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Australia Central Bank Keeps Cash Rate Unchanged At Record Low


The Reserve Bank of Australia on Tuesday decided to keep its benchmark cash rate unchanged at a record low of 2.5 percent for a fourth consecutive time while reiterating policymakers' concern that the Australian dollar still remained "uncomfortably high".

"The Australian dollar, while below its level earlier in the year, is still uncomfortably high," Governor Glenn Stevens said in a statement. He also noted that a lower level of the exchange rate is needed to achieve balanced growth in the economy.

Maintaining their tentative easing bias, policymakers at the Reserve Bank Board noted that the board will continue to assess the outlook and adjust policy as needed to foster sustainable growth in demand and inflation outcomes consistent with the target.

"As before, this indicates that the timing of the next rate move will be highly data dependent," said Stephen Walters, an economist at J.P Morgan Australia. A comparison between the November and December commentaries reveals that the Board has only adjusted a hand full of words, Walters pointed out.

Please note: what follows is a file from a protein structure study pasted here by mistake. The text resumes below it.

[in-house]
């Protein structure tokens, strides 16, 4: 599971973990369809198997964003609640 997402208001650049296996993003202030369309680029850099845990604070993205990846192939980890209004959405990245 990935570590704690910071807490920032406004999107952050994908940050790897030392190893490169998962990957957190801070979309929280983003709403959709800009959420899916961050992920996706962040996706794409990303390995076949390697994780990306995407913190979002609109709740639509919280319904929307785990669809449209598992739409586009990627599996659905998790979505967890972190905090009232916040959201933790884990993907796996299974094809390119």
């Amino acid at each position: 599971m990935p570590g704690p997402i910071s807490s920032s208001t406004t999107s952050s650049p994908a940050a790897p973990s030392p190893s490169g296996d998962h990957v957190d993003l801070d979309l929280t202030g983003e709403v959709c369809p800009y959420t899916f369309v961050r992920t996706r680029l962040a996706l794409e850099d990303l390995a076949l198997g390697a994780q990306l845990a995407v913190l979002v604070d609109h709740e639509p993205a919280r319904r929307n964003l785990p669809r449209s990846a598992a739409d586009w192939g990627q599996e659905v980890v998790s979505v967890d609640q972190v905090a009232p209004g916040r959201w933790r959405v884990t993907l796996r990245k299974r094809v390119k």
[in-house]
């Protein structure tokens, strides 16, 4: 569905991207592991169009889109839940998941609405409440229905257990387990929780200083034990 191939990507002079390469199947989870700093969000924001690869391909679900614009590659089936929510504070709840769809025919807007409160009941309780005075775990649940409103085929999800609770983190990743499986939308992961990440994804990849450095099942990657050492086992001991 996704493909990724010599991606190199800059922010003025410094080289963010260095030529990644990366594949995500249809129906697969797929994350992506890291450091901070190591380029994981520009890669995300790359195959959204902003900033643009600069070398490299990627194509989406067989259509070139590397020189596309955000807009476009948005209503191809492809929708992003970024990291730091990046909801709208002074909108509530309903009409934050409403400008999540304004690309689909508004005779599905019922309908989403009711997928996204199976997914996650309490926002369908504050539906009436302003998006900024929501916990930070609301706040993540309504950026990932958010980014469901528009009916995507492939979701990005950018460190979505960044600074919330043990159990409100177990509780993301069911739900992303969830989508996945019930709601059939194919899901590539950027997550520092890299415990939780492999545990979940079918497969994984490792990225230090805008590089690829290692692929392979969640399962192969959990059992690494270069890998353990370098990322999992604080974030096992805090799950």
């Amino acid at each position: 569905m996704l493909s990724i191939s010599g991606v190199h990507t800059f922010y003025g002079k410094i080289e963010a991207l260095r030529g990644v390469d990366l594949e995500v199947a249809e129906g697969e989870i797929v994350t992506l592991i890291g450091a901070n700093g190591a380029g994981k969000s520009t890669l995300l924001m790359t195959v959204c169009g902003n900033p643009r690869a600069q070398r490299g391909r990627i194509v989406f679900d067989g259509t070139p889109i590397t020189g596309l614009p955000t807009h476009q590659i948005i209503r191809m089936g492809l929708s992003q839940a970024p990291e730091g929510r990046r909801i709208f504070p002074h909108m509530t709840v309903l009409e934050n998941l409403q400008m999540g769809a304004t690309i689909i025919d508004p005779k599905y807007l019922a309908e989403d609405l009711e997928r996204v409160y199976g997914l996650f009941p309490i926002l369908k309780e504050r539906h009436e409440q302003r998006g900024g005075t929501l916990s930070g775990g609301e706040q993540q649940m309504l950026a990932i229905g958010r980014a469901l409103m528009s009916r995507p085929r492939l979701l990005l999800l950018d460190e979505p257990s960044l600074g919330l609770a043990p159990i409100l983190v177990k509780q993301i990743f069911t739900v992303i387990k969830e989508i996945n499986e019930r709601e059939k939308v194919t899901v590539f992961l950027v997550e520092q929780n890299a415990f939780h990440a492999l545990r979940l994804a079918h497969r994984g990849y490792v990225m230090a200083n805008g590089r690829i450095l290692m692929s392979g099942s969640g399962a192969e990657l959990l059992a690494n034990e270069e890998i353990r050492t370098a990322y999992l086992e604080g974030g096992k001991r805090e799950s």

"It seems RBA officials are content to stay on the policy sidelines for a while longer as they await further information on the economy over the long summer break," the economist added.

The RBA has reduced the cash rate by a cumulative 225 basis points since November 2011 on the premise that accommodative policy is needed to support demand in areas outside the resources sector, as the peak in mining investment approaches.

At the meeting, the Board judged the current setting of the monetary policy as "appropriate". Stevens noted that the easing in monetary policy since late 2011 has supported interest-sensitive spending and asset values.

"The full effects of these decisions are still coming through, and will be for a while yet," he said.

Referring to the current economic conditions, Stevens said growth has been a bit below trend over the past year. "This is likely to persist in the near term, as the economy adjusts to lower levels of mining investment," the central bank chief added.

The board expects private demand outside the mining sector to increase at a faster pace, though it sees considerable uncertainty surrounding this outlook.

There has been an improvement in indicators of household and business sentiment recently, but the central bank said it is still unclear how persistent this will be. The bank also expects public spending to be quite weak going forward.

However, Stevens maintained RBA's assessment on inflation, saying that recent data on prices showed that inflation remained consistent with the medium-term target and that this is likely to be the case over the next one to two years.

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